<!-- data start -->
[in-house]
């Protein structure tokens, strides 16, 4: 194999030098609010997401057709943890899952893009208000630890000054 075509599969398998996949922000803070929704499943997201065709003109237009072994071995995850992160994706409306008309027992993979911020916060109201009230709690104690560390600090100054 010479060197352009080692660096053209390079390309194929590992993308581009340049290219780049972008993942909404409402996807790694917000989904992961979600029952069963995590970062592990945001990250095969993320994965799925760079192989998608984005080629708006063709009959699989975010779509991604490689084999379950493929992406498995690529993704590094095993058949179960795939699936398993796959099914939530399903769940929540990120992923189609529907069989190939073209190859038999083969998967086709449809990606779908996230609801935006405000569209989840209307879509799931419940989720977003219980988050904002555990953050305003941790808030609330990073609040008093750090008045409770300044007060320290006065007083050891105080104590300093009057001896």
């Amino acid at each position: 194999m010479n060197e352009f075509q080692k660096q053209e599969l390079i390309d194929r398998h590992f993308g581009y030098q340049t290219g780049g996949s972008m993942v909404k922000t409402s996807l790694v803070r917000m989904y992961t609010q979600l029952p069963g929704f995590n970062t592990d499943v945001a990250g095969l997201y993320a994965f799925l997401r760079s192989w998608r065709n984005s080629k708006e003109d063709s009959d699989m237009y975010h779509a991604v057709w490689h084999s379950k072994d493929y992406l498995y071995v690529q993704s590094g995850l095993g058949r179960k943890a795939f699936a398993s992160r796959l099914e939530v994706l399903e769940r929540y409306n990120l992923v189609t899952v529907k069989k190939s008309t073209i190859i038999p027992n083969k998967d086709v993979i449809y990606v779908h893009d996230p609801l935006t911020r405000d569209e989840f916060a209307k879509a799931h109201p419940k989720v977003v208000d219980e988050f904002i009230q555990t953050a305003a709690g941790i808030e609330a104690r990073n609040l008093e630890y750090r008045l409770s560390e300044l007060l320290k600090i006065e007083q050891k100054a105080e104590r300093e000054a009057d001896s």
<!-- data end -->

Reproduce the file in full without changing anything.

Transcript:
[in-house]
């Protein structure tokens, strides 16, 4: 194999030098609010997401057709943890899952893009208000630890000054 075509599969398998996949922000803070929704499943997201065709003109237009072994071995995850992160994706409306008309027992993979911020916060109201009230709690104690560390600090100054 010479060197352009080692660096053209390079390309194929590992993308581009340049290219780049972008993942909404409402996807790694917000989904992961979600029952069963995590970062592990945001990250095969993320994965799925760079192989998608984005080629708006063709009959699989975010779509991604490689084999379950493929992406498995690529993704590094095993058949179960795939699936398993796959099914939530399903769940929540990120992923189609529907069989190939073209190859038999083969998967086709449809990606779908996230609801935006405000569209989840209307879509799931419940989720977003219980988050904002555990953050305003941790808030609330990073609040008093750090008045409770300044007060320290006065007083050891105080104590300093009057001896």
């Amino acid at each position: 194999m010479n060197e352009f075509q080692k660096q053209e599969l390079i390309d194929r398998h590992f993308g581009y030098q340049t290219g780049g996949s972008m993942v909404k922000t409402s996807l790694v803070r917000m989904y992961t609010q979600l029952p069963g929704f995590n970062t592990d499943v945001a990250g095969l997201y993320a994965f799925l997401r760079s192989w998608r065709n984005s080629k708006e003109d063709s009959d699989m237009y975010h779509a991604v057709w490689h084999s379950k072994d493929y992406l498995y071995v690529q993704s590094g995850l095993g058949r179960k943890a795939f699936a398993s992160r796959l099914e939530v994706l399903e769940r929540y409306n990120l992923v189609t899952v529907k069989k190939s008309t073209i190859i038999p027992n083969k998967d086709v993979i449809y990606v779908h893009d996230p609801l935006t911020r405000d569209e989840f916060a209307k879509a799931h109201p419940k989720v977003v208000d219980e988050f904002i009230q555990t953050a305003a709690g941790i808030e609330a104690r990073n609040l008093e630890y750090r008045l409770s560390e300044l007060l320290k600090i006065e007083q050891k100054a105080e104590r300093e000054a009057d001896s």